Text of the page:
The Lower House approval of the civil nuclear cooperation pact between Japan and India this week makes it certain that the pact will now take effect, given the chamber’s superiority in endorsing international treaties. However, questions raised and problems pointed out over the pact — including the ambiguities over whether Japan can terminate the accord if India carries out another nuclear test — were left unaddressed as Prime Minister Shinzo Abe’s ruling coalition pushed it through the Diet. The first such pact Japan has concluded with a country outside of the Nuclear Non-Proliferation Treaty (NPT) regime was designed to promote exports of the nation’s nuclear power plant technology, but the feasibility of Japanese firms’ overseas nuclear power business is increasingly in doubt.

The Nuclear Suppliers Group, a group of 48 countries including the United States, France, Russia, Britain, China and Japan, had long banned export of nuclear power plant technology to India because it was not a party to the NPT. India, which conducted nuclear tests in 1974 and 1998, is not a party to the Comprehensive Nuclear Test Ban Treaty, either. But the group changed its rules in 2008 and made it possible for member countries to export such technology to India. Japan started negotiations with India in 2010 and signed the civil nuclear cooperation pact last November.

During deliberations on the accord, the Abe administration stressed that the pact carries the most stringent conditions on transfers of civil nuclear technology among similar agreements that other countries signed with India. However, the pact does not specify conditions under which Japan can terminate the deal, whereas its similar pacts with Jordan and Vietnam include a provision that a nuclear test by those countries would constitute grounds for Tokyo to terminate the agreements. As the opposition Democratic Party has pointed out, the pact with India does not carry a provision to strictly limit the use of Japanese nuclear plant technology to nonmilitary applications.

The government maintains that a document accompanying the pact empowers Japan to terminate the pact if India carries out a nuclear test. The document says Japan can scrap the pact if a change occurs to India’s 2008 statement declaring a moratorium on nuclear bomb tests and confirmation of its policy of no first use of nuclear weapons. However, a clause inserted in the pact also says that Japan will consider whether the conditions that may lead to ending the pact have emerged as a result of India’s response to an action taken by a country whose behavior may affect India’s security and is of the same kind as an action India may take in response. This can be construed to leave room for Japan not to terminate the pact if India carries out a nuclear test in response to a nuclear test by its neighbor Pakistan.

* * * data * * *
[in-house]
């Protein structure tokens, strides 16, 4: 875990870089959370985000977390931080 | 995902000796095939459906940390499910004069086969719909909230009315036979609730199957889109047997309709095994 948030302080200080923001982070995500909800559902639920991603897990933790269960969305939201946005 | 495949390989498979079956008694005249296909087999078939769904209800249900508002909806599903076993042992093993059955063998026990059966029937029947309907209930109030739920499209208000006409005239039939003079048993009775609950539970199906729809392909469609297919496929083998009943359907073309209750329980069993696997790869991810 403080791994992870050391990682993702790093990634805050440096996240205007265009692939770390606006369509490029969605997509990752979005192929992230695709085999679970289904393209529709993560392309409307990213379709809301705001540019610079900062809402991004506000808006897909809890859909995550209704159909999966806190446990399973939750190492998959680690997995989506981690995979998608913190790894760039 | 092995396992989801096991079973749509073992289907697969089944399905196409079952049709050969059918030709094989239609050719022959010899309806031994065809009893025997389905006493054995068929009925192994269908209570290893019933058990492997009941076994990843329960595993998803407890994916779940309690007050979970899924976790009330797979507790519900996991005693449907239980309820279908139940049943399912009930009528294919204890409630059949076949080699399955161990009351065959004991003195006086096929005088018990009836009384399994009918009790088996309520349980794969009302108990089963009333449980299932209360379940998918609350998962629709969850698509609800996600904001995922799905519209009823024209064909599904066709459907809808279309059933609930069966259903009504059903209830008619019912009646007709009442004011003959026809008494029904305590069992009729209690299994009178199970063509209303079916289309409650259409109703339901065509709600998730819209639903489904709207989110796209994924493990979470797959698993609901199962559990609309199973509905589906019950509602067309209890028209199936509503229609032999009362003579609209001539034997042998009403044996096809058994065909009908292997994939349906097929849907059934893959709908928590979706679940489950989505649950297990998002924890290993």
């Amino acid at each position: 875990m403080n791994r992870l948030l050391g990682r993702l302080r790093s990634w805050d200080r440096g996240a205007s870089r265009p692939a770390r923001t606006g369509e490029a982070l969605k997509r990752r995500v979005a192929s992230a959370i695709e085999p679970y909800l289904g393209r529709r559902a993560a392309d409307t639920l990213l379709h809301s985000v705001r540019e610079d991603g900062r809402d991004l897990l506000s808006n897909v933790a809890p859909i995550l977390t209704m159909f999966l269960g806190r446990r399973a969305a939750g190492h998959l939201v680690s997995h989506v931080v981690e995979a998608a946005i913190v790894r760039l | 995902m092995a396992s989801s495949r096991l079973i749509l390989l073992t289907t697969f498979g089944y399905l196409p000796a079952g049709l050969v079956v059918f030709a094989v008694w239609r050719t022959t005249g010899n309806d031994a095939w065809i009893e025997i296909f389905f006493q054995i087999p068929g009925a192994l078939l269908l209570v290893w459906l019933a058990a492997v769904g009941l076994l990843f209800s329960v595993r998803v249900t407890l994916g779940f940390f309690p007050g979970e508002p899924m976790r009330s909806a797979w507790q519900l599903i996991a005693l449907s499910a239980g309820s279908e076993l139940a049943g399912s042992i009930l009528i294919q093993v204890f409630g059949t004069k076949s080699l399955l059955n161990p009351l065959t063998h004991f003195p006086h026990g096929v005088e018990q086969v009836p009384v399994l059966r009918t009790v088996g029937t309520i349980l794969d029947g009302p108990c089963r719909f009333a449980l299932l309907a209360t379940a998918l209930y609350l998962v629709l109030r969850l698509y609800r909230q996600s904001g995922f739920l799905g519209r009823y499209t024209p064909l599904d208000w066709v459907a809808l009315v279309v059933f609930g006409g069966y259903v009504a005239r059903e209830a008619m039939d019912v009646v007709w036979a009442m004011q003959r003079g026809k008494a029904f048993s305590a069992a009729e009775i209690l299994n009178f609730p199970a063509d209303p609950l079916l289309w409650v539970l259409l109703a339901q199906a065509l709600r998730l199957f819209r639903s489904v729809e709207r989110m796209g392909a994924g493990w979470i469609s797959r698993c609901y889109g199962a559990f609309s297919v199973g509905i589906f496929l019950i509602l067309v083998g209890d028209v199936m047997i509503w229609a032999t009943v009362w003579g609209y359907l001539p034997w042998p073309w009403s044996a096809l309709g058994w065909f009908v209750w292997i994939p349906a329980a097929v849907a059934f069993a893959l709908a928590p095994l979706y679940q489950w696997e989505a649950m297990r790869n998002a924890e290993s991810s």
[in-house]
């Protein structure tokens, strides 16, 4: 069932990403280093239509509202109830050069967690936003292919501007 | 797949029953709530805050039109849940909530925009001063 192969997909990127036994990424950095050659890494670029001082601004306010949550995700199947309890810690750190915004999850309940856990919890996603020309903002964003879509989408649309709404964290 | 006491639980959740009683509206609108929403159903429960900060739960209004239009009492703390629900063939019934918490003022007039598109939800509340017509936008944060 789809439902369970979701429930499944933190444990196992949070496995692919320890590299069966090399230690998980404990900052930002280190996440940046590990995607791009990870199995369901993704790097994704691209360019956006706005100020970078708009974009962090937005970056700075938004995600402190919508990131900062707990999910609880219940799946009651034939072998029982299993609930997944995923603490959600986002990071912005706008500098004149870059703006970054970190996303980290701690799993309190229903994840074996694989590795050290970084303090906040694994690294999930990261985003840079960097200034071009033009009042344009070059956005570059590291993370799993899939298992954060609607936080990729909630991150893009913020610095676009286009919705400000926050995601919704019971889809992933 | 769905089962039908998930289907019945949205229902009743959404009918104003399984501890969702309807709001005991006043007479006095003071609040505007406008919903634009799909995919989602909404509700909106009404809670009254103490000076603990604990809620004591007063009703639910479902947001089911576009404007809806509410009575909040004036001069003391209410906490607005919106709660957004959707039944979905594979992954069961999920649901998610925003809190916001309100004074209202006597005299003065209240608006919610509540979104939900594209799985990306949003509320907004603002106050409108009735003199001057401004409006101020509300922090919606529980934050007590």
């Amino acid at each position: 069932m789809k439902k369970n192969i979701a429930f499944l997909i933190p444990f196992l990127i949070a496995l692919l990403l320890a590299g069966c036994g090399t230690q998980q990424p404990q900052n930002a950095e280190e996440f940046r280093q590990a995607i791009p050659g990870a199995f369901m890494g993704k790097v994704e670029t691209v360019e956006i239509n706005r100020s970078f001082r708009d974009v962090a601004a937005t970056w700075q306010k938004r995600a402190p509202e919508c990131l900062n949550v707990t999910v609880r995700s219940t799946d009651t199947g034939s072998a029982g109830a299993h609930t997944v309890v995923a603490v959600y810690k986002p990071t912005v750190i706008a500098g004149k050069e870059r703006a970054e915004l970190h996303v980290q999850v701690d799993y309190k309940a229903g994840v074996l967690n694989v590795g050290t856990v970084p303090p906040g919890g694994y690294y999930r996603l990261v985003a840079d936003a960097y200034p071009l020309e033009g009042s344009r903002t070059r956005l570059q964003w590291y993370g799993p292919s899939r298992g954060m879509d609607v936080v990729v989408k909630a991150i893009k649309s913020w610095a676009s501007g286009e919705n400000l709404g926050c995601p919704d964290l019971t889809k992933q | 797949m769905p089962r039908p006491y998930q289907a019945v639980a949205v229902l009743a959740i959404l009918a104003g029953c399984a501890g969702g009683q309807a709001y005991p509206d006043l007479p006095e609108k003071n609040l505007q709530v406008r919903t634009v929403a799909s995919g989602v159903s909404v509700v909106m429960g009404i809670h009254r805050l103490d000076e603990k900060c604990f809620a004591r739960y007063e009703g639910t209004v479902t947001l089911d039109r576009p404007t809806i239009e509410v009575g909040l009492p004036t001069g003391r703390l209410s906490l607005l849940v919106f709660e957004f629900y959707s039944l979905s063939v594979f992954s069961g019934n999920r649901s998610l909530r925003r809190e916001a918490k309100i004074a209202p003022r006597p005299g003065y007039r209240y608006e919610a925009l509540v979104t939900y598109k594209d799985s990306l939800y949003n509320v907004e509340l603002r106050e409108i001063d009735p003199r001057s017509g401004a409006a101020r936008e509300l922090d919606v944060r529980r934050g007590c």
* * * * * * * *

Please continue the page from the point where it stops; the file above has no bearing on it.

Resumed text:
It is also left unclear what Japan will do if India conducts a subcritical nuclear experiment, in which chemical high explosives are detonated next to samples of a weapons-grade radioactive material to obtain new data in the ensuing microseconds without formation of critical mass and hence, without a self-sustaining nuclear fission chain reaction. The U.S. has carried out such tests a number of times to maintain or upgrade the quality of its nuclear weapons and materials. Foreign Minister Fumio Kishida, when he was pressed on the question in the Diet, only said Japan will deal adequately with India if that happens, avoiding any commitment to ending the pact in response to such a test.

If indeed India contradicts its 2008 statement and Japan terminates the pact, a new problem would likely emerge. Japan has the right to demand that India send back nuclear equipment shipped from Japan under the pact as well as plutonium produced in India using them — but, according to the Foreign Ministry — at Japan’s cost. That could add to Japan’s own stockpile of plutonium, which has already reached 48 tons.

Behind the Japan-India nuclear pact was the Abe administration’s push for export of Japan’s nuclear power plant technology as a key source of business to drive the nation’s growth. However, Toshiba Corp., which was expected to play a key role in the overseas sales of nuclear plants, has been plunged into a financial crisis over the bankruptcy of Westinghouse, its nuclear power business unit in the U.S. that it acquired in 2006 just as it prepared for the nuclear business opportunities to open in such emerging markets as India.

The government has tried to promote the overseas sales of Japanese nuclear power plants as the prospect of their domestic sales was shattered by the March 2011 meltdowns at Tokyo Electric Power Co.’s Fukushima No. 1 plant. But tightened safety regulations following the Fukushima disaster have pushed up the cost of building nuclear power plants worldwide — a problem that forced Vietnam in November to cancel its nuclear power plans, for which Japan had successfully won the contracts to build two reactors. The nuclear power export scenario, to which the civil nuclear cooperation pact with India was supposed to contribute, has been thrown into question.

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